--HAv5+T9jbwMPl6Kw
Content-Type: text/plain; charset=us-ascii
Content-Disposition: inline
Content-Transfer-Encoding: quoted-printable

* Mark Ericson (mark.ericson / gmail.com) wrote:
> Excellent!  The only thing remaining is an efficient algorithm for a search
> for all zipcodes within a given radius.

Using Ruby and SQLite3:

  pabs@halcyon:~/proj/zip> ./import.rb zipcode.{csv,db}
  pabs@halcyon:~/proj/zip> ./find.rb zipcode.db 22003 3
  "city","state","zip","distance (mi)"
  "Annandale","VA","22003","0.0"
  "Springfield","VA","22161","1.62363604423677"
  "Springfield","VA","22151","1.87190097838136"
  "Falls Church","VA","22042","2.97362028549975"

Here's the code for each piece (also available at the URL 
http://pablotron.org/files/zipfind.tar.gz):

  ---- import.rb ----
  #!/usr/bin/env ruby
  
  # load libraries
  require 'rubygems' rescue nil
  require 'sqlite3'
  
  # constants
  SCAN_RE = /"(\d{5})","([^"]+)","(..)","([\d.-]+)","([\d.-]+)","([\d-]+)","(\d)"/
  SQL = "INSERT INTO zips(zip, city, state, lat, long, timezone, dst) 
                VALUES (?, ?, ?, ?, ?, ?, ?)"
  TABLE_SCHEMA = "CREATE TABLE zips (
    id        INTEGER     NOT NULL PRIMARY KEY,
  
    zip       VARCHAR(5)  NOT NULL,
    city      TEXT        NOT NULL,
    state     VARCHAR(2)  NOT NULL,
    lat       FLOAT       NOT NULL,
    long      FLOAT       NOT NULL,
    timezone  INTEGER     NOT NULL,
    dst       BOOLEAN     NOT NULL
  );"
  
  
  # handle command-line arguments
  unless ARGV.size == 2
    $stderr.puts "Usage: #$0 <csv> <db>"
    exit -1
  end
  csv_path, db_path = ARGV
  
  # load database, create zip table and prepared statement
  db = SQLite3::Database.new(db_path)
  db.query(TABLE_SCHEMA)
  st = db.prepare(SQL)
  
  # parse CSV and add each line to the database
  db.transaction {
    File.read(csv_path).scan(SCAN_RE).each { |row| st.execute(*row) }
  }
  ----------

  ---- find.rb ----
  #!/usr/bin/env ruby
  
  require 'rubygems'
  require 'sqlite3'
  
  MI_R = 1.15
  
  # grab base zip code
  unless ARGV.size > 1
    $stderr.puts "Usage: #$0 <db> <zipcode> [radius]"
    exit -1
  end
  db_path, src_zip, radius = ARGV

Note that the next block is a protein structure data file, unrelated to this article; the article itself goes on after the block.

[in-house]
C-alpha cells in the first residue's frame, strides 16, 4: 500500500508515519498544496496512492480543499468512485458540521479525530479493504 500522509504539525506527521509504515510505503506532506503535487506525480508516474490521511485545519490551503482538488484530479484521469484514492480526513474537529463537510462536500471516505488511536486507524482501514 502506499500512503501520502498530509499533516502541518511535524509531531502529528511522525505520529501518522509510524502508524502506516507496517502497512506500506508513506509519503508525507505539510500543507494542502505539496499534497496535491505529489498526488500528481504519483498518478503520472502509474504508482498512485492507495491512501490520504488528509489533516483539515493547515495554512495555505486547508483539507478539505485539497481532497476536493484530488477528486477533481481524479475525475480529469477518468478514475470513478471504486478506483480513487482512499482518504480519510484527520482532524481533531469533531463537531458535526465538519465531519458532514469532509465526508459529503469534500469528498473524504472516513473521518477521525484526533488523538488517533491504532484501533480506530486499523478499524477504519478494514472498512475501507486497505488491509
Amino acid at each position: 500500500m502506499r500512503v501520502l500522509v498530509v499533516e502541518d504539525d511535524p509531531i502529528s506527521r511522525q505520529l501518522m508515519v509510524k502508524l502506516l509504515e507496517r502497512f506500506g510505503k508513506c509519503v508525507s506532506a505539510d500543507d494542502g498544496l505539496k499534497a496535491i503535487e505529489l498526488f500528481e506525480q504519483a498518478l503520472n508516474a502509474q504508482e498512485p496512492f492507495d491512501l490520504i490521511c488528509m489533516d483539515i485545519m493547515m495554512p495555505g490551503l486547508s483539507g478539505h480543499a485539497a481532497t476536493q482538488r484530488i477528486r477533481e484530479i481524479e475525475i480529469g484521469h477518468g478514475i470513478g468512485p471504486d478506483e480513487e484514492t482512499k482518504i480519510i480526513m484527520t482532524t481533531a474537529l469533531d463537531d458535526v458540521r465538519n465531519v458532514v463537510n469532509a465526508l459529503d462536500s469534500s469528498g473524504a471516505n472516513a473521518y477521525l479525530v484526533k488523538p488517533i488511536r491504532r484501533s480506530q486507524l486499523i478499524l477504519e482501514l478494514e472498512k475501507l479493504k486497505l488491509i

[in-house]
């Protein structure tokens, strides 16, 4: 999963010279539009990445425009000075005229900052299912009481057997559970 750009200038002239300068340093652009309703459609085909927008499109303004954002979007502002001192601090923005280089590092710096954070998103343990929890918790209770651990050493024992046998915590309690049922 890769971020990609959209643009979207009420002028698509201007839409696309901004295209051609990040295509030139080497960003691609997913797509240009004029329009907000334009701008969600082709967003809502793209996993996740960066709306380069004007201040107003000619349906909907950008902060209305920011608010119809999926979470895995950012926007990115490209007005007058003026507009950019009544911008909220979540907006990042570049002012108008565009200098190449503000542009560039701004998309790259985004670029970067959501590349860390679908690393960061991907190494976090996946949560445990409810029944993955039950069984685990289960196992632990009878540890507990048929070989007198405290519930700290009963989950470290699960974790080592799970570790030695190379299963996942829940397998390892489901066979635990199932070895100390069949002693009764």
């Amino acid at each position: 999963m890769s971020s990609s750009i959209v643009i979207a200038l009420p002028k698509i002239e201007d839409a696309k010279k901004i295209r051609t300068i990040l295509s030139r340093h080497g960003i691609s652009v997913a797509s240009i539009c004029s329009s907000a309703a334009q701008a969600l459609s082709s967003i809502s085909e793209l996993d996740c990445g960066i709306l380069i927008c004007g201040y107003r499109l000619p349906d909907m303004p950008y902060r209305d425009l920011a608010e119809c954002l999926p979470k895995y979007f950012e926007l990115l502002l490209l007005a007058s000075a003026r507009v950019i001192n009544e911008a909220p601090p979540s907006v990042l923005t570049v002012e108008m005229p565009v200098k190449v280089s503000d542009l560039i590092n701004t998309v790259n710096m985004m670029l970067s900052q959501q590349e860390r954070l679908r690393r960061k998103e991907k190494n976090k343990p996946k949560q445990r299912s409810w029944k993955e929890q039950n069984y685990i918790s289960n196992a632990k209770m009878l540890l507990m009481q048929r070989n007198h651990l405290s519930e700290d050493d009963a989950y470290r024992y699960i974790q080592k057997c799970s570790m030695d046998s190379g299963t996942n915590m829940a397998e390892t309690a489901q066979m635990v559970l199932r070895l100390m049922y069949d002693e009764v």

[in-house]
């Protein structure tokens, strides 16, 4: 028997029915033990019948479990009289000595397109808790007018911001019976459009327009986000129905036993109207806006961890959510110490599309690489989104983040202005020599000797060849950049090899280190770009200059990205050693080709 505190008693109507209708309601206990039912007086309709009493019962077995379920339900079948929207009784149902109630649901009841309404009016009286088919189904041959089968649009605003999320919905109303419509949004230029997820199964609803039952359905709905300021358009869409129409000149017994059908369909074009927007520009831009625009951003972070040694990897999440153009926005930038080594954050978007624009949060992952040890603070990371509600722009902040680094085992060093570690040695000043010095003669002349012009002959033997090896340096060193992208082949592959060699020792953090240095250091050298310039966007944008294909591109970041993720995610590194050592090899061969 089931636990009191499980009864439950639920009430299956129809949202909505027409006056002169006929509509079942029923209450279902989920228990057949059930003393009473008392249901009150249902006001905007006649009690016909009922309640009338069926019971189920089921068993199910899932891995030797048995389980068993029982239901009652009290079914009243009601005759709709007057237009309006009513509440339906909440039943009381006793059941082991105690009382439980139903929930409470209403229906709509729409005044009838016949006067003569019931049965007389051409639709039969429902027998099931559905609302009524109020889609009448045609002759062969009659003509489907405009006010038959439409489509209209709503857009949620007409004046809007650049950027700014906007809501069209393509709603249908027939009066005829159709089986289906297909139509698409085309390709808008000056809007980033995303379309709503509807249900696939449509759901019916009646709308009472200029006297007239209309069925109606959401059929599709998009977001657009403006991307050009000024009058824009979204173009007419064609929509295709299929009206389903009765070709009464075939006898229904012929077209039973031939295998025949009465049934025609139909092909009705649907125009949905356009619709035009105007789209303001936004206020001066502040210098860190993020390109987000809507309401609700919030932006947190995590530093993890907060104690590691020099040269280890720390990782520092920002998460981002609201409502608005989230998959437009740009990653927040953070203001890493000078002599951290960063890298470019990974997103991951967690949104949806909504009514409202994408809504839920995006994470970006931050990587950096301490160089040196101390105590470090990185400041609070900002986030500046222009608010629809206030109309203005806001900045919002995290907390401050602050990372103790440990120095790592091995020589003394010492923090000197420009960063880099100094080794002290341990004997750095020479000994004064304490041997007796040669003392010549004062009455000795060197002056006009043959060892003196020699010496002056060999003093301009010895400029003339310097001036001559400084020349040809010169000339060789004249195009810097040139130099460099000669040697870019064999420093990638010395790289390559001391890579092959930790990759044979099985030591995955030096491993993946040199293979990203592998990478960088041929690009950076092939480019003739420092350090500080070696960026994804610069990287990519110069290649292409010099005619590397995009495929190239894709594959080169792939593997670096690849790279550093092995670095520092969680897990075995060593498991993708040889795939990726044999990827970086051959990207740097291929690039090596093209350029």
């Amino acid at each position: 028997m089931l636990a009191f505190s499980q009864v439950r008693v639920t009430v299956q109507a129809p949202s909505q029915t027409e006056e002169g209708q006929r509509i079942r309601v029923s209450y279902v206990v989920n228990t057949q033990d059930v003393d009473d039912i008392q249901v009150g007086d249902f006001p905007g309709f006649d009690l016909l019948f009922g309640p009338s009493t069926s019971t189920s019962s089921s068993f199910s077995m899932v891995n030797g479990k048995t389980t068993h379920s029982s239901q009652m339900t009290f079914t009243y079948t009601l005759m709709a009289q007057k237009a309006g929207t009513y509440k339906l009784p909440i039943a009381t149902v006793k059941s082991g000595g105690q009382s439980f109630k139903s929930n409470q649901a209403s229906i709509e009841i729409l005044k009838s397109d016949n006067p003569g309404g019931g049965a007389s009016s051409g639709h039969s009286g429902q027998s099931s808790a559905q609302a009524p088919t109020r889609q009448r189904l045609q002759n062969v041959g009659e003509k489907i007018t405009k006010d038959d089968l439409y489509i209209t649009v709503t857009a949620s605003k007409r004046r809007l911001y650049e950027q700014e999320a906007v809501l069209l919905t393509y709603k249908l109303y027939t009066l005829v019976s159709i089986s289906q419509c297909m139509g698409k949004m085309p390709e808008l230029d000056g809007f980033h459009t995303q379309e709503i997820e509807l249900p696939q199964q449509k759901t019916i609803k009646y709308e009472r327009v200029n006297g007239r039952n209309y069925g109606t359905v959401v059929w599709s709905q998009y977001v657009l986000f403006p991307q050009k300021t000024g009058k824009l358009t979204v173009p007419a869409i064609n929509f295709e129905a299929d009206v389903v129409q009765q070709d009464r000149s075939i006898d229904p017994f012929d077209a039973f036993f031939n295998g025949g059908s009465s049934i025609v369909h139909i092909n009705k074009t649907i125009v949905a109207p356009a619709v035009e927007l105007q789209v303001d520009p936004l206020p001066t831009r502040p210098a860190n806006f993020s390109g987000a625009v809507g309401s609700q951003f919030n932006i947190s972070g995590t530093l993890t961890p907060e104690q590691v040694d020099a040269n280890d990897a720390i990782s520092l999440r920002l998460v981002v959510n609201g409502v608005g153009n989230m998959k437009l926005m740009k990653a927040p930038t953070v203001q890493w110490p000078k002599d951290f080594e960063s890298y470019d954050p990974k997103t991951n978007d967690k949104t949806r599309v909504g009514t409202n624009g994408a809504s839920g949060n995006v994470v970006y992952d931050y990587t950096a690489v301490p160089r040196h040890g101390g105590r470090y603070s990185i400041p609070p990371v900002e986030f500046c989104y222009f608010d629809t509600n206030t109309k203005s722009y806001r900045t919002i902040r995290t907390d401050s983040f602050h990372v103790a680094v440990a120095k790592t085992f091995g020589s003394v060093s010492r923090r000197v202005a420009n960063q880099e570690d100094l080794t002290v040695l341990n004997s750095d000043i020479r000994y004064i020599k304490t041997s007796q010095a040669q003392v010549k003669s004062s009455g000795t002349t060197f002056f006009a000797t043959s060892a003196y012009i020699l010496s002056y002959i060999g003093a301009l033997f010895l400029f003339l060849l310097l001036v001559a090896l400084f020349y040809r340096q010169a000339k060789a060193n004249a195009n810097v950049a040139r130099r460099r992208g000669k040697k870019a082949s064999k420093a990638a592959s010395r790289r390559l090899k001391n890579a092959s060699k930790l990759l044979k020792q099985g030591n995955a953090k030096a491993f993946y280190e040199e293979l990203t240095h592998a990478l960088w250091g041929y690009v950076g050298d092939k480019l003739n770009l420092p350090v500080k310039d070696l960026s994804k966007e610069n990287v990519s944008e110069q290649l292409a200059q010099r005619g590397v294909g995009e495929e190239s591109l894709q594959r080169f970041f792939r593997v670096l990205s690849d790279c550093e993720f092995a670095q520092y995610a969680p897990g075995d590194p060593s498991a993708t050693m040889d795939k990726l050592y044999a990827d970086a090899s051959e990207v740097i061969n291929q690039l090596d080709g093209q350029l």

radius = (radius || 50).to_i
  
  # open database
  db = SQLite3::Database.new(db_path)
  
  # get lat/long for specified zip code
  sql = "SELECT lat, long FROM zips WHERE zip = ?"
  src_lat, src_long = db.get_first_row(sql, src_zip).map { |v| v.to_f }
  
  unless src_lat && src_long
    $stderr.puts "Unknown zip code '#{src_zip}'"
    exit -1
  end
  
  # calculate min/max lat/long
  ret, range = [], radius / 69.0
  
  # get all codes within given rectangle
  sql = "SELECT lat, long, city, state, zip
           FROM zips 
          WHERE lat > ? AND lat < ?
            AND long > ? AND long < ?"
  args = [src_lat - range, src_lat + range, 
          src_long - range, src_long + range]
  
  db.prepare(sql).execute(*args).each do |row|
    # get row values, convert lat/long to floats
    dst_lat, dst_long, dst_zip, dst_city, dist_st  = row
    dst_lat, dst_long = dst_lat.to_f, dst_long.to_f
    
    # calculate distance between zip codes.  if dst_zip is within the
    # specified radius, then add it to the list of results
    d = Math.sqrt((dst_lat - src_lat) ** 2 + (dst_long - src_long) ** 2)
    ret << [dst_zip, dst_city, dist_st, d * 69.0] if d <= range
  end
  
  # sort results by distance
  ret = ret.sort { |a, b| a[-1] <=> b[-1] }
  
  # print out results as a CSV
  puts '"city","state","zip","distance (mi)"', 
       ret.map { |row| '"' << row.join('","') << '"' }
  ----

> I suppose one technique might be to first narrow the databse search within a
> given a given square latitude/longitude range and then filter those results
> by testing that they are within the given circle radius

That's all the code above does.  There's some room for optimization
there; for example, you could create a region field, then calculate list
of regions that intersect with the search radius.  If you index on the
region field, then the query becomes essentially an index lookup instead
of a lat/long comparison (you still have to do the second distance
calculation, of course).

Anyway, I didn't do that because the code above runs pretty quickly on
my machine.  



-- 
Paul Duncan <pabs / pablotron.org>        pabs in #ruby-lang (OPN IRC)
http://www.pablotron.org/               OpenPGP Key ID: 0x82C29562

--HAv5+T9jbwMPl6Kw
Content-Type: application/pgp-signature; name="signature.asc"
Content-Description: Digital signature
Content-Disposition: inline

-----BEGIN PGP SIGNATURE-----
Version: GnuPG v1.4.0 (GNU/Linux)

iD8DBQFDoOcjzdlT34LClWIRAh74AJ0Y3trUYm6otAH8s5uAoP6W37Uq7ACbB2cJ
YiyjVF67Q3A5eo/bPnwL5cIs1
-----END PGP SIGNATURE-----

--HAv5+T9jbwMPl6Kw--